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Author Topic: Thin Kilimanjaro air inspires ballet  (Read 5816 times)


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Thin Kilimanjaro air inspires ballet
« on: May 21 2004, 02:09 »

Kilimanjaro has inspired many writers and filmers and now even a Ballet was inspired, although it has little to do with the mountain or climbing .. :P

Ethereal heights of inspiration
(Filed: 20/05/2004)

Ismene Brown reviews Ballet Preljocaj at Brighton Festival
High on the slopes of Mount Kilimanjaro, as the air thinned, the French choreographer Angelin Preljocaj fell into semi-consciousness, feeling his body detaching itself from his senses.

As an inspiration for a dance, this is pretty fantastic, and parts of his new 80-minute creation, Near Life Experience, have a hypnotic ethereality that does indeed make you question the weight of your own body, or to speculate, like a child, whether clouds aren't actually a gigantic soft floor in the sky.

Preljocaj is primarily, I think, an image-maker rather than a choreographer, which may be why some of his pieces are memorably successful (such as Roméo et Juliette and Noces, both penetratingly influenced by male-female conventions in his Albanian homeland) and others so weak (such as Rite of Spring, which desperately needed physically expressive choreography to match the great music).

Near Life Experience, which he unveiled last year, and has been shown at the Brighton Festival this week before visiting London, is half and half.

Some of its images are certainly striking, with a weird disassociatedness. The scene is stark, with two high chairs like tennis umpires' or lifeguards' perches, and two white sidewalls. Into this noncommittal arena pours light in shifting, icy shades, partnered by chill-out music from the French pop duo Air - a cold setting, in which dancers wearing very little play with balls of red wool, or glass globes.

The wool often emerges from dancers' mouths, a compelling image that Preljocaj derived from people reporting near-death experiences, in which they felt that a string had pulled them back into life.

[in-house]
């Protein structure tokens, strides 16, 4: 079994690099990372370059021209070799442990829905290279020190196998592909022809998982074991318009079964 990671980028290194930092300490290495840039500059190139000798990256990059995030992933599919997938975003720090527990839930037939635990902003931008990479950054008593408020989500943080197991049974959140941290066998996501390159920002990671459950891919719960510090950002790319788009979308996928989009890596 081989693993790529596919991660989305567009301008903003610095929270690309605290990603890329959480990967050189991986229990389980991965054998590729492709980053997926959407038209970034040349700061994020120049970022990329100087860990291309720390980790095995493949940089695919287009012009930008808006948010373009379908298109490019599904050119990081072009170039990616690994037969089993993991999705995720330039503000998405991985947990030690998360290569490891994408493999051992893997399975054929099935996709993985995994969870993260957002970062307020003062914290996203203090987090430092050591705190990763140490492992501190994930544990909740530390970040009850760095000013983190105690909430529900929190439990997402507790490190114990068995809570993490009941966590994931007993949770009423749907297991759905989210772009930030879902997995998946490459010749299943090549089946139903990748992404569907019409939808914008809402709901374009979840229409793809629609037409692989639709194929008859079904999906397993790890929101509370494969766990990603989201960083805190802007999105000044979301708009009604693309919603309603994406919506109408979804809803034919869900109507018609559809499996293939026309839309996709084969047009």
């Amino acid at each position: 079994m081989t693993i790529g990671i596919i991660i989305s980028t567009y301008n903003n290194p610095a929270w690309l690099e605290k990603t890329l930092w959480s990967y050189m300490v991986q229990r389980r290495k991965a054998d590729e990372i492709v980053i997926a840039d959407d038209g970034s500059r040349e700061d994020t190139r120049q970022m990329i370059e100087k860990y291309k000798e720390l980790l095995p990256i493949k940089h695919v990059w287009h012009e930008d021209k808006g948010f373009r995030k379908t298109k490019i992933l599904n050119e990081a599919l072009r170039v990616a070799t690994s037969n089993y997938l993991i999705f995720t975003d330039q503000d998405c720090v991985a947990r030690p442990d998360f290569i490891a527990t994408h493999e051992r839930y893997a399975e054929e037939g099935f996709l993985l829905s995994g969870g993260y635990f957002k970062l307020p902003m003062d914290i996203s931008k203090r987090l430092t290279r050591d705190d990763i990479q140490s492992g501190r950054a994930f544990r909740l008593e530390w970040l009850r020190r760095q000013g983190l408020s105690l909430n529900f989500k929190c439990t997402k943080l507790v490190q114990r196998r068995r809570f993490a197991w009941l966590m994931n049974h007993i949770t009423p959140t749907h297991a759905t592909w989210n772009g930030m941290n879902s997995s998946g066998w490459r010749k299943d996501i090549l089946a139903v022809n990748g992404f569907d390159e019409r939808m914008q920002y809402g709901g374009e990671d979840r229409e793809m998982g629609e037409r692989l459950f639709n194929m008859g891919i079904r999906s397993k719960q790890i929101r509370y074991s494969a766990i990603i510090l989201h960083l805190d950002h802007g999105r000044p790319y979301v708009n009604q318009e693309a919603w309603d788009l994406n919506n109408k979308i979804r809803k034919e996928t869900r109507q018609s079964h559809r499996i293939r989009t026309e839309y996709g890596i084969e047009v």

At its most striking, this idea produces a gorgeous scene where four men and four women fashion a formal cat's cradle out of French skipping, ending in volte-face, with the women trussed in blood-red strands standing triumphantly over the collapsed men.
In a more purely lyrical scene, two women skip elfin-like over glass globes, supported by men, as if hovering over a river of soap bubbles.

However, I found it an image too far when a couple with dozens of wine glasses tied to their bodies entered for a very, very careful mating duet. Its intentions might have been unearthly, but I couldn't keep my mind off the missing wine waiter. So much depends, in a hallucinatory piece like this, on making productive connection with the images.

And the choreography must be the weft to the imagery's warp. The attention-seeking opening (a man writhing on a high chair to the loud sounds of a woman's sighs) wasn't reassuring on this front, and the end (possibly the same man lathered in shaving foam being messily born out of the largest ball of red wool) was ridiculous.
There were also dull dances in the middle, too much lying on the back and waving legs.

And yet there was a gamine woman with dainty feet who had a weightless, enchanting session with three men, passed between them with much daring and delicacy, as if they were weaving her dreams; there were sudden heartstopping poses like religious pietàs.

Magic among the torpor, or torpor among the magic. Half-full, or half-empty.
At Sadler's Wells tomorrow and Sat. Tickets: 020 7963 8000

(from the Telegraph website)

"He who climbs upon the highest mountains laughs at all tragedies, real or imaginary." -- Friedrich Nietzsche
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